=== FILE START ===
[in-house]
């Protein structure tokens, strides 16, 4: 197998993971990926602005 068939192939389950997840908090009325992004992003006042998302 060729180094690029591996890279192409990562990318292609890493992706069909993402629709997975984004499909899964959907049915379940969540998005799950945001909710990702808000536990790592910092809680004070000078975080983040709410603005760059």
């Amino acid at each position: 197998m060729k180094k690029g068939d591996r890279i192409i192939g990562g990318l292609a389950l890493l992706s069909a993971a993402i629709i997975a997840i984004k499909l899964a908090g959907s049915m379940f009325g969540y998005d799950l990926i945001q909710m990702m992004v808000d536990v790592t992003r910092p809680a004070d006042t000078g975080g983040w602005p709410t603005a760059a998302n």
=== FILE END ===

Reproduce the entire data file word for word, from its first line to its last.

[in-house]
């Protein structure tokens, strides 16, 4: 197998993971990926602005 068939192939389950997840908090009325992004992003006042998302 060729180094690029591996890279192409990562990318292609890493992706069909993402629709997975984004499909899964959907049915379940969540998005799950945001909710990702808000536990790592910092809680004070000078975080983040709410603005760059």
């Amino acid at each position: 197998m060729k180094k690029g068939d591996r890279i192409i192939g990562g990318l292609a389950l890493l992706s069909a993971a993402i629709i997975a997840i984004k499909l899964a908090g959907s049915m379940f009325g969540y998005d799950l990926i945001q909710m990702m992004v808000d536990v790592t992003r910092p809680a004070d006042t000078g975080g983040w602005p709410t603005a760059a998302n």